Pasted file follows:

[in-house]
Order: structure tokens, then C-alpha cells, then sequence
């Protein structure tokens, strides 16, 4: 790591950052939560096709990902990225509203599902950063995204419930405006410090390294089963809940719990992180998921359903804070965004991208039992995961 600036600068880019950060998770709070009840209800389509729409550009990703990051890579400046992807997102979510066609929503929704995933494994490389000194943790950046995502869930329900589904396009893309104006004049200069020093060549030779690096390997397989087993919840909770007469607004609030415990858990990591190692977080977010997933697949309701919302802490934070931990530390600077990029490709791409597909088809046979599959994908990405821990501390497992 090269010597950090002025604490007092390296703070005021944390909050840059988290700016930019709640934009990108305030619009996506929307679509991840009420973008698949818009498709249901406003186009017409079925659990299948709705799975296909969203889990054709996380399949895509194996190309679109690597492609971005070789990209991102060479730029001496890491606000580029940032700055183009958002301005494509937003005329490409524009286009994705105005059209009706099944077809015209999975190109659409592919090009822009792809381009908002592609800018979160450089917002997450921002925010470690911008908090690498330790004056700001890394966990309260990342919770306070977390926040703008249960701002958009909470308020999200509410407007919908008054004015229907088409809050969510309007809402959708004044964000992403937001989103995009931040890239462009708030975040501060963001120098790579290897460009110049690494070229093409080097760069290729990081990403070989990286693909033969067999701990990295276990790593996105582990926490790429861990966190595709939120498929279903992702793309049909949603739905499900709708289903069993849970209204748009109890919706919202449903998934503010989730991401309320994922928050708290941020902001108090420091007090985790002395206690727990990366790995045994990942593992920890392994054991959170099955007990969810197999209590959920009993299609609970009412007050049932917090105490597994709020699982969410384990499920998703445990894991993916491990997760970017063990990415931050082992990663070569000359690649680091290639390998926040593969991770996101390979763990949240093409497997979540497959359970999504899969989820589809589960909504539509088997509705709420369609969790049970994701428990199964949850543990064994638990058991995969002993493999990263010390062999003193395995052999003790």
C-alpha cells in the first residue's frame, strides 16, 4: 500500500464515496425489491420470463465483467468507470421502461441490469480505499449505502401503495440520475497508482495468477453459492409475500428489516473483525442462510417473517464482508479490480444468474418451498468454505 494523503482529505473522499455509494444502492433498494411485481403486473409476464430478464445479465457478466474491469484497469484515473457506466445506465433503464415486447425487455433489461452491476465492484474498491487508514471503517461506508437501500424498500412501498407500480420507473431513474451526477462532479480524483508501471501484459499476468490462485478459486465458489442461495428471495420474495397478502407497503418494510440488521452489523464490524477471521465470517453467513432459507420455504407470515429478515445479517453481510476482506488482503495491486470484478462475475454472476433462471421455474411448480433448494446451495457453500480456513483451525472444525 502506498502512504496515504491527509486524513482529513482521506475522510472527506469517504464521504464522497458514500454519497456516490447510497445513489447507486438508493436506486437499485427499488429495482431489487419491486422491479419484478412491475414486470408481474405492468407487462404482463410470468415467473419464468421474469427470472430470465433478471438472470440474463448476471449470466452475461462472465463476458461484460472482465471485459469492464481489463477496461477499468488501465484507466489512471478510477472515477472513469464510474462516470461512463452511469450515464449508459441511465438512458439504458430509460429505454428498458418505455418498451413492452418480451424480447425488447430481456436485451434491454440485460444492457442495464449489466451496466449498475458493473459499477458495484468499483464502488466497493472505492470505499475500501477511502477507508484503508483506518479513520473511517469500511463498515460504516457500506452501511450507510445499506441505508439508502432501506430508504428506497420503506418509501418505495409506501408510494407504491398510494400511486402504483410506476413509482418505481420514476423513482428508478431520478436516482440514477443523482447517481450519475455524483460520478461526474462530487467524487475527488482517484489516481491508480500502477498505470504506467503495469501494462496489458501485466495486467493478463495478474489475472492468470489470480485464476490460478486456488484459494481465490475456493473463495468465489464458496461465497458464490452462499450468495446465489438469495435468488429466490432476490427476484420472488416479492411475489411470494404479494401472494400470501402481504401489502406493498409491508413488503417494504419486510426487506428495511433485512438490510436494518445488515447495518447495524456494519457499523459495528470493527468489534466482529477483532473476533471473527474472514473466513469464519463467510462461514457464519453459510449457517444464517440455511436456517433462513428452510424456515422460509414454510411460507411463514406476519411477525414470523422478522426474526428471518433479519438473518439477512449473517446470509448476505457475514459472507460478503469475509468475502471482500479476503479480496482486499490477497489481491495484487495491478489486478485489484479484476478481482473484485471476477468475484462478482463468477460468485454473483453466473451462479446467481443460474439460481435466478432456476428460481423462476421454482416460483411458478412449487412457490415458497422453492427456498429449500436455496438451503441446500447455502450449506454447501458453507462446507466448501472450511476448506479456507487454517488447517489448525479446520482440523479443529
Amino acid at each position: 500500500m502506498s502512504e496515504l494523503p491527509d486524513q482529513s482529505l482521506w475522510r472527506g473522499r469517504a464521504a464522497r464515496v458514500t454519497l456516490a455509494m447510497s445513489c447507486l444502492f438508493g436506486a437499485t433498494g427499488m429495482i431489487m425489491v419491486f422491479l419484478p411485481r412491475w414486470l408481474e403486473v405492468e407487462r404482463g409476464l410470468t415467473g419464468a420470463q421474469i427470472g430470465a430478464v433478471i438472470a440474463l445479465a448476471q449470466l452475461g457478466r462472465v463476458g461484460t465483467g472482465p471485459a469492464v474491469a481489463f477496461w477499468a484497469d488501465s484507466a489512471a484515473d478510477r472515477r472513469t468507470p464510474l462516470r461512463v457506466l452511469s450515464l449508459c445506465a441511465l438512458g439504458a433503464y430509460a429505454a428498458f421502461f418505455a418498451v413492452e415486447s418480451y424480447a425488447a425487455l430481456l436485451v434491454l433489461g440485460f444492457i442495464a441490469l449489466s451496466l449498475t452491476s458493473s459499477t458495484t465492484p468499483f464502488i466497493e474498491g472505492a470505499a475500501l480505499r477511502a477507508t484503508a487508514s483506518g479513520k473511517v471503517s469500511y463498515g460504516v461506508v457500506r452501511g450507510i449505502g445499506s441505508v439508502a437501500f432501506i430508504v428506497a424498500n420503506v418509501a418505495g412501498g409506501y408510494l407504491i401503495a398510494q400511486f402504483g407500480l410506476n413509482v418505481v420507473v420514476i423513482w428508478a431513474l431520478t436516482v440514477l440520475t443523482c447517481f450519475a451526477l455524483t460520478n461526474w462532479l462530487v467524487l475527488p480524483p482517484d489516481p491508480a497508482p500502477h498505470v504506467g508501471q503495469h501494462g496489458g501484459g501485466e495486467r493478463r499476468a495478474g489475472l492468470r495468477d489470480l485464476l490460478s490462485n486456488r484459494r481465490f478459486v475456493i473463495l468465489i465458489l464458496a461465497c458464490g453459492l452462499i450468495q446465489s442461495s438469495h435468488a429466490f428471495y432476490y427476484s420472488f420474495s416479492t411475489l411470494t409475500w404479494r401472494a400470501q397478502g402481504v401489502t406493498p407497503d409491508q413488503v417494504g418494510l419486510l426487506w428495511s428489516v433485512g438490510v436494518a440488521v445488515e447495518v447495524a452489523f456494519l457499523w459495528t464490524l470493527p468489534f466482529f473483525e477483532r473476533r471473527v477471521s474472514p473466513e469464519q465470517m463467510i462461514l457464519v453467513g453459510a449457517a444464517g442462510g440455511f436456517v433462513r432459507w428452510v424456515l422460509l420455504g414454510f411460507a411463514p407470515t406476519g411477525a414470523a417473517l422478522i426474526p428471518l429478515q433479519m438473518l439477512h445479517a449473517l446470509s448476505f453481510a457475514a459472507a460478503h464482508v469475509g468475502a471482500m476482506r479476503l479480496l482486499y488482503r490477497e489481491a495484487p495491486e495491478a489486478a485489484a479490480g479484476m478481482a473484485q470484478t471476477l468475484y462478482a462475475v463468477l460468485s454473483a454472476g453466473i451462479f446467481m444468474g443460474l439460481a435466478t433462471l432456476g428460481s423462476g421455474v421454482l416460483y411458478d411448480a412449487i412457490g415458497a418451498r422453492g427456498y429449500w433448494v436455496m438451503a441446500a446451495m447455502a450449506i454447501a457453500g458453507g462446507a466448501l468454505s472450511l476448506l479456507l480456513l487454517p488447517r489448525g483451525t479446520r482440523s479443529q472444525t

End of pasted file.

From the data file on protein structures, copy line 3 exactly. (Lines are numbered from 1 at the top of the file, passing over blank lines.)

């Protein structure tokens, strides 16, 4: 790591950052939560096709990902990225509203599902950063995204419930405006410090390294089963809940719990992180998921359903804070965004991208039992995961 600036600068880019950060998770709070009840209800389509729409550009990703990051890579400046992807997102979510066609929503929704995933494994490389000194943790950046995502869930329900589904396009893309104006004049200069020093060549030779690096390997397989087993919840909770007469607004609030415990858990990591190692977080977010997933697949309701919302802490934070931990530390600077990029490709791409597909088809046979599959994908990405821990501390497992 090269010597950090002025604490007092390296703070005021944390909050840059988290700016930019709640934009990108305030619009996506929307679509991840009420973008698949818009498709249901406003186009017409079925659990299948709705799975296909969203889990054709996380399949895509194996190309679109690597492609971005070789990209991102060479730029001496890491606000580029940032700055183009958002301005494509937003005329490409524009286009994705105005059209009706099944077809015209999975190109659409592919090009822009792809381009908002592609800018979160450089917002997450921002925010470690911008908090690498330790004056700001890394966990309260990342919770306070977390926040703008249960701002958009909470308020999200509410407007919908008054004015229907088409809050969510309007809402959708004044964000992403937001989103995009931040890239462009708030975040501060963001120098790579290897460009110049690494070229093409080097760069290729990081990403070989990286693909033969067999701990990295276990790593996105582990926490790429861990966190595709939120498929279903992702793309049909949603739905499900709708289903069993849970209204748009109890919706919202449903998934503010989730991401309320994922928050708290941020902001108090420091007090985790002395206690727990990366790995045994990942593992920890392994054991959170099955007990969810197999209590959920009993299609609970009412007050049932917090105490597994709020699982969410384990499920998703445990894991993916491990997760970017063990990415931050082992990663070569000359690649680091290639390998926040593969991770996101390979763990949240093409497997979540497959359970999504899969989820589809589960909504539509088997509705709420369609969790049970994701428990199964949850543990064994638990058991995969002993493999990263010390062999003193395995052999003790």